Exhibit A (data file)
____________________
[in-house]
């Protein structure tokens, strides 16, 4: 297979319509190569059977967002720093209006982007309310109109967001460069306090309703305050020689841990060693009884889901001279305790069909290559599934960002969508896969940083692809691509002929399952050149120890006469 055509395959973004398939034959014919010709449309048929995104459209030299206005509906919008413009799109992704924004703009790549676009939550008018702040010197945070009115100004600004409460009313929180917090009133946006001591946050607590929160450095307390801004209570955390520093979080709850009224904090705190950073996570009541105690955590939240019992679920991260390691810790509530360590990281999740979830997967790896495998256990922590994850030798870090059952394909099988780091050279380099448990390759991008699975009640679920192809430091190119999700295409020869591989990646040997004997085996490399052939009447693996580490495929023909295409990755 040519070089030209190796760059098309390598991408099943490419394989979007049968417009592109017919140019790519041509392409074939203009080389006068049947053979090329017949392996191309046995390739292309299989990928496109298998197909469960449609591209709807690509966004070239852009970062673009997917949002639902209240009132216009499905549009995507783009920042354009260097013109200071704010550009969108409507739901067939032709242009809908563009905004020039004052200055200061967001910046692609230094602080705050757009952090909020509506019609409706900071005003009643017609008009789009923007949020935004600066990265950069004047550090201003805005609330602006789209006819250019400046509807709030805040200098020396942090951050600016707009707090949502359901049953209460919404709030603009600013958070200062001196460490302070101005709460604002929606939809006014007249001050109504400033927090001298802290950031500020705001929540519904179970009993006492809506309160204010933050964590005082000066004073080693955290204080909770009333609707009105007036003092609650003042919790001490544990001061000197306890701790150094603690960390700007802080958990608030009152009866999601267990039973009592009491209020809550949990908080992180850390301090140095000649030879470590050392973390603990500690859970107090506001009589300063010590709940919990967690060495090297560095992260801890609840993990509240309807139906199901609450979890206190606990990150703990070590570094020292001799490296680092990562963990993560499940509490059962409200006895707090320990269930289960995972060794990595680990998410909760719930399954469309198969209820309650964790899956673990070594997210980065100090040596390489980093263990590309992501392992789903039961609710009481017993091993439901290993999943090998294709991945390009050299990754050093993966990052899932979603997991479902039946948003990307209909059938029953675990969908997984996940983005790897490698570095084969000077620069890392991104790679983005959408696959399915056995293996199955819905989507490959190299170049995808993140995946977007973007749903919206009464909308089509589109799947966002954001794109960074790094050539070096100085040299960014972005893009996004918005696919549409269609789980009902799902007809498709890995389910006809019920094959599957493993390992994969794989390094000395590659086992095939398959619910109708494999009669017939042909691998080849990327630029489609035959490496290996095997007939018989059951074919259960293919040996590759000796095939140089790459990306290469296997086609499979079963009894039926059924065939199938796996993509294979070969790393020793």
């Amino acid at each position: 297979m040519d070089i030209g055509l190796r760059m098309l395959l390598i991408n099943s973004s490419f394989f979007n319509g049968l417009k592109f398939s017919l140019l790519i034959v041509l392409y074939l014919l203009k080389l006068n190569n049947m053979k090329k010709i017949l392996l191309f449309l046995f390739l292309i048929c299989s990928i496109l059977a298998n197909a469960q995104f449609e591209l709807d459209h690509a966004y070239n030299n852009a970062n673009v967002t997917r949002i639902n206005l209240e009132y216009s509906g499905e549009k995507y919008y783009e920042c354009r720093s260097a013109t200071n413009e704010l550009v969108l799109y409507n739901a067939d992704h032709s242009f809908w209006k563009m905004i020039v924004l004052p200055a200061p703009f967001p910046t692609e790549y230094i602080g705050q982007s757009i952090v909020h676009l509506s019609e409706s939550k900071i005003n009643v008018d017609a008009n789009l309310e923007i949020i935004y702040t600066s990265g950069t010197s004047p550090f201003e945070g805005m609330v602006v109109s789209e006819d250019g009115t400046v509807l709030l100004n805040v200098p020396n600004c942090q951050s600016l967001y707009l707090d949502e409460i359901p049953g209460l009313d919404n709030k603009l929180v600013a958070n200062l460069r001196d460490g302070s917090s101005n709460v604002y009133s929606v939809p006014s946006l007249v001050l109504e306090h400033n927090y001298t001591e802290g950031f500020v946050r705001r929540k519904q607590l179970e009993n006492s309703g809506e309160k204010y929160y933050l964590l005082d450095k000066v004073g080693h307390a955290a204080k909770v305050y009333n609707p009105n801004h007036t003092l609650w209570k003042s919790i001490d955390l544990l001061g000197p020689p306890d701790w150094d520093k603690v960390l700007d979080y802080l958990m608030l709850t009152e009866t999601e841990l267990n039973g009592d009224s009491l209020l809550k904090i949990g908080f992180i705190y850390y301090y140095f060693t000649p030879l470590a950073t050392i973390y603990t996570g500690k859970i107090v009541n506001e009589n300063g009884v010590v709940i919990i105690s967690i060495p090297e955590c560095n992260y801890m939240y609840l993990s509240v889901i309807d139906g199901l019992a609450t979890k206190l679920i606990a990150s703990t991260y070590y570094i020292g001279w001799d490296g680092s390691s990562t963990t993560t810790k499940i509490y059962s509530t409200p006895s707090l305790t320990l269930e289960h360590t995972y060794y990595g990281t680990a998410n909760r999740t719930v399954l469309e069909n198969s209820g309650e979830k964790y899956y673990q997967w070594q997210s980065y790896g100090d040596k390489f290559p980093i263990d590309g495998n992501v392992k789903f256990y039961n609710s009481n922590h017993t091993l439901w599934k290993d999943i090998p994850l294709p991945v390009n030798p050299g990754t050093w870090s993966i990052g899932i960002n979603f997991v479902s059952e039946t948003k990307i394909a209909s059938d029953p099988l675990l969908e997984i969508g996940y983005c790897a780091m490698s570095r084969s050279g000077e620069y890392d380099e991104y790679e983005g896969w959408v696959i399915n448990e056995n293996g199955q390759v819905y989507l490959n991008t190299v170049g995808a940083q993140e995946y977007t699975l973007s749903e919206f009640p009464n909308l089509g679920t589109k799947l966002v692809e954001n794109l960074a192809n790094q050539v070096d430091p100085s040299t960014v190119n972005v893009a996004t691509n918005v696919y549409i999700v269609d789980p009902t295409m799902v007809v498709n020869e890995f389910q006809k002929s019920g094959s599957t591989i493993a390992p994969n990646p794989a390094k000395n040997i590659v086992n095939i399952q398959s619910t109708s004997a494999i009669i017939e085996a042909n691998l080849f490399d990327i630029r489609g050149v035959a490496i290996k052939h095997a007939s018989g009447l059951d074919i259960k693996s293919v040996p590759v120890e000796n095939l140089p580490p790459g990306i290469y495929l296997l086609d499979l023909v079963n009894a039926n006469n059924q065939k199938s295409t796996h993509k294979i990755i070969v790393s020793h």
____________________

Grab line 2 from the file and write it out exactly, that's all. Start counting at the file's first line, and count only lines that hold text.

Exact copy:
């Protein structure tokens, strides 16, 4: 297979319509190569059977967002720093209006982007309310109109967001460069306090309703305050020689841990060693009884889901001279305790069909290559599934960002969508896969940083692809691509002929399952050149120890006469 055509395959973004398939034959014919010709449309048929995104459209030299206005509906919008413009799109992704924004703009790549676009939550008018702040010197945070009115100004600004409460009313929180917090009133946006001591946050607590929160450095307390801004209570955390520093979080709850009224904090705190950073996570009541105690955590939240019992679920991260390691810790509530360590990281999740979830997967790896495998256990922590994850030798870090059952394909099988780091050279380099448990390759991008699975009640679920192809430091190119999700295409020869591989990646040997004997085996490399052939009447693996580490495929023909295409990755 040519070089030209190796760059098309390598991408099943490419394989979007049968417009592109017919140019790519041509392409074939203009080389006068049947053979090329017949392996191309046995390739292309299989990928496109298998197909469960449609591209709807690509966004070239852009970062673009997917949002639902209240009132216009499905549009995507783009920042354009260097013109200071704010550009969108409507739901067939032709242009809908563009905004020039004052200055200061967001910046692609230094602080705050757009952090909020509506019609409706900071005003009643017609008009789009923007949020935004600066990265950069004047550090201003805005609330602006789209006819250019400046509807709030805040200098020396942090951050600016707009707090949502359901049953209460919404709030603009600013958070200062001196460490302070101005709460604002929606939809006014007249001050109504400033927090001298802290950031500020705001929540519904179970009993006492809506309160204010933050964590005082000066004073080693955290204080909770009333609707009105007036003092609650003042919790001490544990001061000197306890701790150094603690960390700007802080958990608030009152009866999601267990039973009592009491209020809550949990908080992180850390301090140095000649030879470590050392973390603990500690859970107090506001009589300063010590709940919990967690060495090297560095992260801890609840993990509240309807139906199901609450979890206190606990990150703990070590570094020292001799490296680092990562963990993560499940509490059962409200006895707090320990269930289960995972060794990595680990998410909760719930399954469309198969209820309650964790899956673990070594997210980065100090040596390489980093263990590309992501392992789903039961609710009481017993091993439901290993999943090998294709991945390009050299990754050093993966990052899932979603997991479902039946948003990307209909059938029953675990969908997984996940983005790897490698570095084969000077620069890392991104790679983005959408696959399915056995293996199955819905989507490959190299170049995808993140995946977007973007749903919206009464909308089509589109799947966002954001794109960074790094050539070096100085040299960014972005893009996004918005696919549409269609789980009902799902007809498709890995389910006809019920094959599957493993390992994969794989390094000395590659086992095939398959619910109708494999009669017939042909691998080849990327630029489609035959490496290996095997007939018989059951074919259960293919040996590759000796095939140089790459990306290469296997086609499979079963009894039926059924065939199938796996993509294979070969790393020793």